Published on 07/16/15

National Center for Home Food Preservation launches youth canning curriculum: "Put it Up!"

By Samantha Anderson

With more and more students growing their own produce through community and school gardens, it only makes sense that many students are ready to take the next step and “put up” some of those hard-earned veggies and fruits.

To help make sure that these youths are using proper food preservation protocols for safe canning, experts with the University of Georgia College of Family and Consumer Sciences and UGA Cooperative Extension have developed a first-of-its-kind young-person’s curriculum for food preservation.

Since its release last year, “Put It Up! Food Preservation for Youth” has been distributed to more than 1,300 educators across the nation through the National Center for Home Food Preservation, which is housed at UGA and known as the leader in food preservation nationally.

Kasey Christian, who was hired by the center in 2012 to develop the curriculum, wanted the curriculum to link science education with food preservation and to help students develop a life-long, healthy relationship to the food they eat.

“I think that the human connection to nature is so visible and visceral in our relationship to food,” Christian said. “People are really missing out on an endlessly fascinating and rewarding aspect of life if they don't get to grow, harvest, prepare and preserve with their own hands.”

Christian designed the curriculum for middle schoolers, but it is appropriate for high schoolers and students as young as fourth grade.

The curriculum focuses on six different food preservation methods, including boiling-water canning, jams, pickling, freezing, drying and pressure canning. There are detailed directions for each method, and hands-on activities designed to help both beginning and advanced canners master each method are provided.

Not only does the curriculum include step-by-step instructions, reflection questions and experimenting suggestions, each method also includes science-based workbook activities to help students retain the scientific principals they are learning along side their canning skills.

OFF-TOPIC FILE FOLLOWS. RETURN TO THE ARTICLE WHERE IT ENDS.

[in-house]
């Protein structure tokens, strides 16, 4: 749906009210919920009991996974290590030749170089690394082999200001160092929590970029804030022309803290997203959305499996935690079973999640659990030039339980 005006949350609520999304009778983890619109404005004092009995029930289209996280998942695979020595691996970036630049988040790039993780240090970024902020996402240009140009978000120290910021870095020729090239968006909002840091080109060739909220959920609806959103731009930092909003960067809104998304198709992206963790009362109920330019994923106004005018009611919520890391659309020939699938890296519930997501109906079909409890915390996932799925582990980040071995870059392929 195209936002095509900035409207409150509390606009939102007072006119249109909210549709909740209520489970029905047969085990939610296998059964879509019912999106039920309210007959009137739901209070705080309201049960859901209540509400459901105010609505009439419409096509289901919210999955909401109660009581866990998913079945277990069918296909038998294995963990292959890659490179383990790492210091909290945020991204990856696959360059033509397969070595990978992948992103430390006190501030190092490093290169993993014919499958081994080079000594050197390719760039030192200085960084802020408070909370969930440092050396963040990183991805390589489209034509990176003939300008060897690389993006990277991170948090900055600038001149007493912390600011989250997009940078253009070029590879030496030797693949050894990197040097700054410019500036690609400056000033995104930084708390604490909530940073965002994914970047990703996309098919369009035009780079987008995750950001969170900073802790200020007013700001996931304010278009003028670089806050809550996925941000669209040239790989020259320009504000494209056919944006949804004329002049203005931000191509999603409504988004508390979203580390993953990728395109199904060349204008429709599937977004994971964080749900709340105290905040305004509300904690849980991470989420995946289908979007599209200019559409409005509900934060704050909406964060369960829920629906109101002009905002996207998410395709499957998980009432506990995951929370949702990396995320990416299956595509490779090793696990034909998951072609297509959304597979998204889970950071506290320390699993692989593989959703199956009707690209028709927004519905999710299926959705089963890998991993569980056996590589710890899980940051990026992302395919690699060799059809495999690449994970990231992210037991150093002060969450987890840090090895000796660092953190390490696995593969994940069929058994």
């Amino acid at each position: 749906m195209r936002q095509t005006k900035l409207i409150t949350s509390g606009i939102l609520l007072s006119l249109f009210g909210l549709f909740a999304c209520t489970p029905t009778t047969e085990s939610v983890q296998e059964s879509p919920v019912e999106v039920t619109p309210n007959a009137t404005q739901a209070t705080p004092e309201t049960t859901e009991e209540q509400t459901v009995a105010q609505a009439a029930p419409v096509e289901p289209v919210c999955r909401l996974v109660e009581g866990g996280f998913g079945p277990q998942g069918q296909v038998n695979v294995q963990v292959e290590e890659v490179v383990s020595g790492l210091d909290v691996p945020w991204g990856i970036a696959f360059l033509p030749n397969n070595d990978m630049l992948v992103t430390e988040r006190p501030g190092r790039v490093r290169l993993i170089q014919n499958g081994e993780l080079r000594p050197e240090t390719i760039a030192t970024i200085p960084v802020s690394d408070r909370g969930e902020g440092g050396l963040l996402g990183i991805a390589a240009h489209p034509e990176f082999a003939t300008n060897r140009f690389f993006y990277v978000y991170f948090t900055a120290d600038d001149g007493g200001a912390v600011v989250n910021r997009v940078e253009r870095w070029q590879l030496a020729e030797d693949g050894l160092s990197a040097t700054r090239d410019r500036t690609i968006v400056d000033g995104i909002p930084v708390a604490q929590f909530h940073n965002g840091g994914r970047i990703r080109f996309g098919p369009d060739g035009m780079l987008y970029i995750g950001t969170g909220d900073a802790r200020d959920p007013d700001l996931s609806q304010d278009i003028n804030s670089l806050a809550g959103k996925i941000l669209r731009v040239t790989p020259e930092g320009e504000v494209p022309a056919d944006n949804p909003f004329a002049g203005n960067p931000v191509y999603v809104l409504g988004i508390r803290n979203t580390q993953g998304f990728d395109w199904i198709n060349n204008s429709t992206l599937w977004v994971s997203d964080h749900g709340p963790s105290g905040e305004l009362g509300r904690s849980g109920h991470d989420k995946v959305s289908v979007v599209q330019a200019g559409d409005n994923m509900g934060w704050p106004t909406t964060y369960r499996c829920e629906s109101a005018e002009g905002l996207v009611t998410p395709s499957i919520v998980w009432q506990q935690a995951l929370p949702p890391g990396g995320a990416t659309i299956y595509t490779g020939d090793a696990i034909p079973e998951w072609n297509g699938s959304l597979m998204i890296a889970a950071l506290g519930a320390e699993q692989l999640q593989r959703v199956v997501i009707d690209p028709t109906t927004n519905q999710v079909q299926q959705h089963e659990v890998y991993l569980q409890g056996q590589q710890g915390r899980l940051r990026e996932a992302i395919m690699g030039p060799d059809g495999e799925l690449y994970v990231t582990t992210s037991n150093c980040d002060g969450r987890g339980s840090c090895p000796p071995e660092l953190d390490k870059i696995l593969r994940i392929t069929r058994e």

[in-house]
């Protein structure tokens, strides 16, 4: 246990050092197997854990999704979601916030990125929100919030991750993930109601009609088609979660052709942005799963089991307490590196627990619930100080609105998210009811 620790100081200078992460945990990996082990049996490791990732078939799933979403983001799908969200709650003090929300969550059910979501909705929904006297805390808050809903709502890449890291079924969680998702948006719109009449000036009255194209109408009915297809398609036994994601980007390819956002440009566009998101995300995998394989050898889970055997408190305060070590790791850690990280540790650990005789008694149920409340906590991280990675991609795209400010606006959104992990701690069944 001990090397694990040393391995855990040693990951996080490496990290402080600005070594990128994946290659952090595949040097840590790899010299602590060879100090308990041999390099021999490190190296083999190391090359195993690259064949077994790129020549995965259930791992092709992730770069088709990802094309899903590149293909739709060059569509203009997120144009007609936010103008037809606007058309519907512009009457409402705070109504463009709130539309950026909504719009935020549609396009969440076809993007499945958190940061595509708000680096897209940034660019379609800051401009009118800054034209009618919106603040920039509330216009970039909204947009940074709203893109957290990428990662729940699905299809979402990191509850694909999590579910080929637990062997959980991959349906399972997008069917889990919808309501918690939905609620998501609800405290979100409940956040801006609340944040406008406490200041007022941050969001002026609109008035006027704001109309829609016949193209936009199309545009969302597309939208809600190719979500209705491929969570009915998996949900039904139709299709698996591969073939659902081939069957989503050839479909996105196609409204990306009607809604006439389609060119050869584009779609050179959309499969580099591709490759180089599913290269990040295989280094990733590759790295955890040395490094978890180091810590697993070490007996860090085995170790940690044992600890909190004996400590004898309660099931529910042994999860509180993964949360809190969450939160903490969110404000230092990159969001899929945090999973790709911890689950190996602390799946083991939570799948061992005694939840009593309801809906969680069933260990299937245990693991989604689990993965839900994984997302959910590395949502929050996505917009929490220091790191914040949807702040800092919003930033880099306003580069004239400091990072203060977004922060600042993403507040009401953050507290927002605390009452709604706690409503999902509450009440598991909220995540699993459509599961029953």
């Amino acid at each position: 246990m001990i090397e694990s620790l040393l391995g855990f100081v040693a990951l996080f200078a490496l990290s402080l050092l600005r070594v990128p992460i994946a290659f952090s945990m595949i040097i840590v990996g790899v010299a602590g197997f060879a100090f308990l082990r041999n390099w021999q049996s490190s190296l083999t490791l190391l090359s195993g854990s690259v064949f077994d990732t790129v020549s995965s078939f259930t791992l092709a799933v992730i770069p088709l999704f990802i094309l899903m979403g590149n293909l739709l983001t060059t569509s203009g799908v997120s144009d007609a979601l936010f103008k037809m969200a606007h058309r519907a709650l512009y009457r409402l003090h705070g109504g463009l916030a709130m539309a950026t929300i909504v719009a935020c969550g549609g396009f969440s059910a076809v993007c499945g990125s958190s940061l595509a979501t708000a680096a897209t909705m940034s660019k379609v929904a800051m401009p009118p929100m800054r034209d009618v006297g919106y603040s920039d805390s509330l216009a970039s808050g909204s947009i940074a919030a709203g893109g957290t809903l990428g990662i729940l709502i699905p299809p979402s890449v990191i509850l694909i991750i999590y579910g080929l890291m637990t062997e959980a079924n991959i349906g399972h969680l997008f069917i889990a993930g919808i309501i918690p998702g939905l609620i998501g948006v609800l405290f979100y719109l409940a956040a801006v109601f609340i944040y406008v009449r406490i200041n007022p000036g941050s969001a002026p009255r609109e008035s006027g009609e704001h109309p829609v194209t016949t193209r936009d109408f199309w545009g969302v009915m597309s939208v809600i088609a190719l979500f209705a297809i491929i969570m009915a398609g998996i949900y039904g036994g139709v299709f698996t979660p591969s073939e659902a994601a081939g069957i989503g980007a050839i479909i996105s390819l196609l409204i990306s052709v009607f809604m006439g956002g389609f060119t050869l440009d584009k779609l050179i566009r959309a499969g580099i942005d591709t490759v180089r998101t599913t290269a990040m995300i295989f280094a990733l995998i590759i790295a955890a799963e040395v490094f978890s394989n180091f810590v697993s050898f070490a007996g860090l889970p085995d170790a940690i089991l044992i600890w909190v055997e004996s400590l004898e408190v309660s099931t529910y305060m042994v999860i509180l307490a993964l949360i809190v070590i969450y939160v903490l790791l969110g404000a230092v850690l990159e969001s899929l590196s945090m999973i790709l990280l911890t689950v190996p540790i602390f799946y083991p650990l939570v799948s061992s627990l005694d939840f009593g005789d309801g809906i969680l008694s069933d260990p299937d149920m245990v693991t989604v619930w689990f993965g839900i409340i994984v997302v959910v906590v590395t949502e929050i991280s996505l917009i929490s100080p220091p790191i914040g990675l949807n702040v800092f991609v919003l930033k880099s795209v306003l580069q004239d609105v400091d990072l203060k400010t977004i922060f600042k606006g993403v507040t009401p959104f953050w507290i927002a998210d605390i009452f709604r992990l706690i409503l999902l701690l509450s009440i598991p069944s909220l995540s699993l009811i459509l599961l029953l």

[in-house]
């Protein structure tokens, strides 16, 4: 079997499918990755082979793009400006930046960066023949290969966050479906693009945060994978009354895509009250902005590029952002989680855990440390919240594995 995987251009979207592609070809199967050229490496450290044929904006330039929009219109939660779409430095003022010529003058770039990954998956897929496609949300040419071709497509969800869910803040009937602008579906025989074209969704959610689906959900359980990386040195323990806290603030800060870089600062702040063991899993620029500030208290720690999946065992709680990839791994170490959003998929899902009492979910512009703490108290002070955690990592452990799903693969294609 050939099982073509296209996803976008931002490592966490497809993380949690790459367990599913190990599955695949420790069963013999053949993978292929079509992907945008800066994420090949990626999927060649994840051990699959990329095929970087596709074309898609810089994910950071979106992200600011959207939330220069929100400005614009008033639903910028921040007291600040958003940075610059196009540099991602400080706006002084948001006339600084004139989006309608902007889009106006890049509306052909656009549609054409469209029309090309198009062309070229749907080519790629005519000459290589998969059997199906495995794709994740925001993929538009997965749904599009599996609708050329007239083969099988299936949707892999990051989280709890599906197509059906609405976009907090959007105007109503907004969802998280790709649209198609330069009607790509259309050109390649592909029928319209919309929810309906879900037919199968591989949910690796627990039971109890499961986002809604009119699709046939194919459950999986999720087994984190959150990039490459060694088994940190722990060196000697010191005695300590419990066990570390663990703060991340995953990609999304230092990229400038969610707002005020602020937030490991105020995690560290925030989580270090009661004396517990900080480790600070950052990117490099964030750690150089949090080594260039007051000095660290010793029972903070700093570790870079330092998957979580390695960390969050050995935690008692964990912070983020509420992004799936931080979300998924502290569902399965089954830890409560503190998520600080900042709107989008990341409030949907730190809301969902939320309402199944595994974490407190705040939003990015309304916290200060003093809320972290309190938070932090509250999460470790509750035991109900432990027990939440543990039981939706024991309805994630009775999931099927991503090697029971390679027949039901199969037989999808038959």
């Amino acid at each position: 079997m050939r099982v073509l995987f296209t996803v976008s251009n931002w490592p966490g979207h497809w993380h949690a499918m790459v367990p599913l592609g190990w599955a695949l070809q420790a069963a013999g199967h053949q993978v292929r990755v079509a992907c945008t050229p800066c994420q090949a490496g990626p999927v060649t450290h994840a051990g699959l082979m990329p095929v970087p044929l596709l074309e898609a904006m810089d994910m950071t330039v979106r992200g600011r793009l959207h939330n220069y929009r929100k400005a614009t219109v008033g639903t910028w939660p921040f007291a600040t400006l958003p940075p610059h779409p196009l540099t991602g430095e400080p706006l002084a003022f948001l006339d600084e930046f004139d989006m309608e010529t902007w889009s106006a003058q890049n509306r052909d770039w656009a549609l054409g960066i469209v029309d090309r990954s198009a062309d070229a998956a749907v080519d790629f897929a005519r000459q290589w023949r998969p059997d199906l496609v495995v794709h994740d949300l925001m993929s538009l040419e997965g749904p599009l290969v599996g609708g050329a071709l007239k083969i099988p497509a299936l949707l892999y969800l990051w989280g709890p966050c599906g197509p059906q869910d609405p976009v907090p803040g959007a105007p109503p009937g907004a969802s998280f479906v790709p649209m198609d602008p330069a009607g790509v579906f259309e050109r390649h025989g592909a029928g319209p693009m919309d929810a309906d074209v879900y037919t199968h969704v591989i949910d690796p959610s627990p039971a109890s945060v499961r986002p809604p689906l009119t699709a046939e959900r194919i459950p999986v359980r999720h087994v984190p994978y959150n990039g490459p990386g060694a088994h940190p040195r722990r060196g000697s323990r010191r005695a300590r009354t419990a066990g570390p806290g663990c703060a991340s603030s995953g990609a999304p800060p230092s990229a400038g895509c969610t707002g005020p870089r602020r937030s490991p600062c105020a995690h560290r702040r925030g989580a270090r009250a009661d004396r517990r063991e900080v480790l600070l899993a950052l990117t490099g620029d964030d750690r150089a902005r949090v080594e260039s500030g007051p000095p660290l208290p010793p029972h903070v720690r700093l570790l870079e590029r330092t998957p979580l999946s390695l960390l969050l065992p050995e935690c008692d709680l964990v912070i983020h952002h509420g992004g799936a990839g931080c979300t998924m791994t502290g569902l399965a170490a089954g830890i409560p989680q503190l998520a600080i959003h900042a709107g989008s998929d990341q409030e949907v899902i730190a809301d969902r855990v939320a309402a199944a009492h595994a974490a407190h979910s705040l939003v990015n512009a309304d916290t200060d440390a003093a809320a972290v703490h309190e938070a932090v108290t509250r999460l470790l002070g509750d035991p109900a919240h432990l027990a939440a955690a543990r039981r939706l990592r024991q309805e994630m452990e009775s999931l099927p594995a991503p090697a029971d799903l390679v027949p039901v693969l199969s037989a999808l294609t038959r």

The mix of hands-on learning and STEM fundamentals has been a hit. Within the first six months of its availability, classroom teachers, youth group leaders, home school groups, Extension agents and 4-H leaders representing all 50 states, Washington, D.C., and Puerto Rico ordered the curriculum for their students.

“A survey conducted by NCHFP in 2007 suggests that one in five U.S. households canned food in 2004, and I wouldn't be surprised if that portion was increasing, based on the number of questions we receive and the popularity of our online course and blog,” Christian said. “Home, school and community gardens seem to be surging in popularity along with the local foods movement, and preserving the abundant harvests from these gardens is a natural companion.”

The NCHFP encourages the use of the curriculum in youth programs, and with funding from the National Institute of Food and Agriculture, “Put It Up!” is available in pdf form for youth programs free of charge.

Anyone from parents and camp instructors to classroom teachers and Extension agents can lead the lessons. Accessing the program curriculum is easy; by filling out a request form, program leaders receive the pdf file for the program along with all of the extra activities and checklists.

For more information about the “Put It Up!” program and curriculum, potential users are encouraged to contact Kasey Christian or Elizabeth Andress at or visit the NCHFP website at

Samantha Anderson is a student writer with the UGA College of Agricultural and Environmental Sciences.

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